Help for Holiday Madness

Make Time

Extreme Togetherness

I was obviously thankful to spend that Christmas with my mother. But once you have a baby, it's possible that all the grandparents (and aunts, and uncles, and friends) will be clamoring to see him, and decisions on where to go can be laden with emotion.

Robin Thiel, of Fairfax Station, Virginia, mother to 2-year-old Liam, tries to host the festivities at her house so she can celebrate with both sides of the family at once. When that's not possible, she has to take turns with each set of grandparents. "Take a rotating-holiday schedule seriously -- they will," she warns.

If both families live within a reasonable distance, consider splitting the day: morning in one place, dinner in another. But you may have been doing this already, and maybe all that traveling with a baby is too much. In that case, remember that you're not obligated to spend the holidays at one place or another. In the long run, though, it helps to find a way to see everyone, even if it means having a day-after-Christmas celebration. (Maybe that's why England and Canada have Boxing Day!) All this love aimed at your baby is a good thing, even if it's exhausting for you to rotate among your baby's many adoring fans.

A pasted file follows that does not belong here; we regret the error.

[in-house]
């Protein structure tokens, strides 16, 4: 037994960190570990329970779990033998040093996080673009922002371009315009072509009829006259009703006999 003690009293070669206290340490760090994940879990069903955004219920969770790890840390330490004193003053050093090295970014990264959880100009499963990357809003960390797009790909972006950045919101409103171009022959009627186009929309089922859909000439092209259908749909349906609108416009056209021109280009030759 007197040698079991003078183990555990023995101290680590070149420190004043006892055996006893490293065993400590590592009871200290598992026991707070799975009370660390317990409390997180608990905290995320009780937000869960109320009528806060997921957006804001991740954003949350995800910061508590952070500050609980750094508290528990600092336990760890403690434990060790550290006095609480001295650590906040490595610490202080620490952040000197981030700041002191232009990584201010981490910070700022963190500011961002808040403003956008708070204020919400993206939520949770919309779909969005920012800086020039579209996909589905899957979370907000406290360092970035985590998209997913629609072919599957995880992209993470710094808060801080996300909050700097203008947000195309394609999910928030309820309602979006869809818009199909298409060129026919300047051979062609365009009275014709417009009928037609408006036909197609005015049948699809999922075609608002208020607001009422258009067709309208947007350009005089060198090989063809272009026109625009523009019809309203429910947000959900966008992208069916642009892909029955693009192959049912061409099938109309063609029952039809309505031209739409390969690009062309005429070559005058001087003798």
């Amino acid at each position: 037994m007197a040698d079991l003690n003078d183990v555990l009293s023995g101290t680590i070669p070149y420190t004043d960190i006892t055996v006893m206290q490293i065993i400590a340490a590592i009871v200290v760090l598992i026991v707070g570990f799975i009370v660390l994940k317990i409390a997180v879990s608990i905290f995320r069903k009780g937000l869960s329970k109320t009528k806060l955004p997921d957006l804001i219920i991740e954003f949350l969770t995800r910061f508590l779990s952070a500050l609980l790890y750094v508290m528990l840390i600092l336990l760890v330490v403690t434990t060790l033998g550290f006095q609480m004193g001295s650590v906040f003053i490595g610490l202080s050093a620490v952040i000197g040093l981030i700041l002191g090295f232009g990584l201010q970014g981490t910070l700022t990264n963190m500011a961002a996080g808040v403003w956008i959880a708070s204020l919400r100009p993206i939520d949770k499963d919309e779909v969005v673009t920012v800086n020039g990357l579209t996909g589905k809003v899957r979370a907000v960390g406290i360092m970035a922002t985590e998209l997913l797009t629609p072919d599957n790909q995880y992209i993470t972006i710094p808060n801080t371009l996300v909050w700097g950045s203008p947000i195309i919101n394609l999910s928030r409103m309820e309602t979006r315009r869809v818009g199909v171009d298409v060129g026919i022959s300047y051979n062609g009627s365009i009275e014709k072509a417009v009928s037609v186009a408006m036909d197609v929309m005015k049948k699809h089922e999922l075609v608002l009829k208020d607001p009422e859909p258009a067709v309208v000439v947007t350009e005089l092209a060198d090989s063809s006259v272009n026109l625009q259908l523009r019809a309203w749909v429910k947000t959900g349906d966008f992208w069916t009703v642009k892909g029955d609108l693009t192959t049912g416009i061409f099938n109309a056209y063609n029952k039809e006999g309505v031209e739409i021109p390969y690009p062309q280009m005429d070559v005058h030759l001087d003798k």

Kristin Miles, of Easton, Connecticut, has a good attitude about it; if she's going to have to see a lot of people, she's going to put them to work. "Since everyone wants to hold the baby, I try to take advantage," she says. "Sit down and hold your spouse's hand while you have a drink together. Or if you've got guests, sneak away to read while they think you're napping."

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